A Google Lexus RX 450h in Washington, DC in 2014. Photo credit: Mark Wilson/Getty Images

New California draft regulations released on Friday would allow approved self-driving cars to drive on state roads without a human in the car. The drafts also include rules about not advertising semi-autonomous cars as “self-driving” or “autonomous,” because we all know that nonsense needs to be reeled in.


The draft regulations would allow for no humans to be present in the car so long as federal officials deem it to be safe enough, according to the Associated Press. Reuters reports that the cars have to have a two-way communication with those testing them in order to be out on their own, though.

According to Reuters, the new regulations reflect a big change in California’s attitude toward the testing of self-driving cars—companies like Apple criticized the original draft regulations by California’s Department of Motor Vehicles for being too restrictive, and disabled groups said the requirement of a capable driver would hurt a group of people autonomous cars are meant to help: those who could not intervene if the car were to make a mistake.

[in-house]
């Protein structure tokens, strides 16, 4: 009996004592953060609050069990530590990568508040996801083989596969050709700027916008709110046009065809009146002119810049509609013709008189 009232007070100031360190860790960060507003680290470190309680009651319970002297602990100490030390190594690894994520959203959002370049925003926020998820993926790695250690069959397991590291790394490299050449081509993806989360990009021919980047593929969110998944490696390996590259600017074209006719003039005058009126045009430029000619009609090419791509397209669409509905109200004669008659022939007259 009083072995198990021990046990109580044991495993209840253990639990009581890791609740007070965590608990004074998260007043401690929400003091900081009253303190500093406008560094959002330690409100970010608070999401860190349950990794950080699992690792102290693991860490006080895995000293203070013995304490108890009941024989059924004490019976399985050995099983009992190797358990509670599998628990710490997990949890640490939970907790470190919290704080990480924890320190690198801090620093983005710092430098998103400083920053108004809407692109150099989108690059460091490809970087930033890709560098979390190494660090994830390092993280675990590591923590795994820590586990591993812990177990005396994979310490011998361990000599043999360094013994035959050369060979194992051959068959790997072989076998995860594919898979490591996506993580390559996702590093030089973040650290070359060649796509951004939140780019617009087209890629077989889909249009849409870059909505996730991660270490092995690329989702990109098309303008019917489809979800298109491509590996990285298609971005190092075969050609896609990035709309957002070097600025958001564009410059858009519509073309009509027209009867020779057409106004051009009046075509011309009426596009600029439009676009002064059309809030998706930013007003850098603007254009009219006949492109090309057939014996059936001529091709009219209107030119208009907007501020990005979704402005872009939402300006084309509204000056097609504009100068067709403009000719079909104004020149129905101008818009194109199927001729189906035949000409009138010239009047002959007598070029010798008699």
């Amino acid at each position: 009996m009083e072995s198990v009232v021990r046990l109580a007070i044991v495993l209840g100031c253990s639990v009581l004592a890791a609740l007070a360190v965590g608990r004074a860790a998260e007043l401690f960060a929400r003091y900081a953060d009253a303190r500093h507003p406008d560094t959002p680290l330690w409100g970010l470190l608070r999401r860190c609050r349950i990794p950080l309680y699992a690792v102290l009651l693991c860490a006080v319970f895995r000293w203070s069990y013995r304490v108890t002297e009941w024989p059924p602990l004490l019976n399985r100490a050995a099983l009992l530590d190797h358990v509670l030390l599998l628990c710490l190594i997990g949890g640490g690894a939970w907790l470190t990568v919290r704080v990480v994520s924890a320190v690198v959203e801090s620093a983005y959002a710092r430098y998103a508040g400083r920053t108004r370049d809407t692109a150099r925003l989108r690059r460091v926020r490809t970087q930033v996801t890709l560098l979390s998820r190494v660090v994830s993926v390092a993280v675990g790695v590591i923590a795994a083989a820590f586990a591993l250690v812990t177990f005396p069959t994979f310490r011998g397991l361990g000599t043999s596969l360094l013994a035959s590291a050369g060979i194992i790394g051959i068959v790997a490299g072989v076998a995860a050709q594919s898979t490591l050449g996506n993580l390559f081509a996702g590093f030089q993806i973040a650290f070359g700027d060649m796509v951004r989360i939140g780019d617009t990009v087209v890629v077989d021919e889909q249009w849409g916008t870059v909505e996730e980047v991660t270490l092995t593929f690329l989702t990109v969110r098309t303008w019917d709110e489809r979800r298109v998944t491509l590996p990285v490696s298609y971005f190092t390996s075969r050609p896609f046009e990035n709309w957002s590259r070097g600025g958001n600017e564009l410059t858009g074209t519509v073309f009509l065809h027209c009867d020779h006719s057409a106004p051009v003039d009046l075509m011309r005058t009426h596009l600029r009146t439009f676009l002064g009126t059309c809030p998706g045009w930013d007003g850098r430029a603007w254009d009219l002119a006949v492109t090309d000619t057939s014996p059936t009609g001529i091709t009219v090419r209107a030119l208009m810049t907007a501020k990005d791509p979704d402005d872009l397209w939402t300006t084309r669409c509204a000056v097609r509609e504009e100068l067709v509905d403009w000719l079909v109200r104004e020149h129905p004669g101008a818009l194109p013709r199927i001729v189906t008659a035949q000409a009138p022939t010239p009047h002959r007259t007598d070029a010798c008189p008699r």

There are currently 15 companies with permits to test autonomous cars on state roads so long as a licensed driver is in the car, according to Reuters. Companies often test their autonomous technologies in California due to their friendlier regulations toward autonomy—even Faraday Future is allowed out there—and the new regulations would benefit automakers who eventually plan to take the pedals and wheel out of the car.

This comes after the U.S. finally came out with some ideas of how self-driving cars will be governed, and it’s a sign of the times—we’re slowly moving toward full autonomy, even on the legislative side.

Regardless of how long it’s taken to get here, there could be loose-cannon autonomous cars out on California roads quite soon. But since 60 percent of Americans don’t recognize the term “autonomous vehicles,” they’ll probably just think a ghost is driving.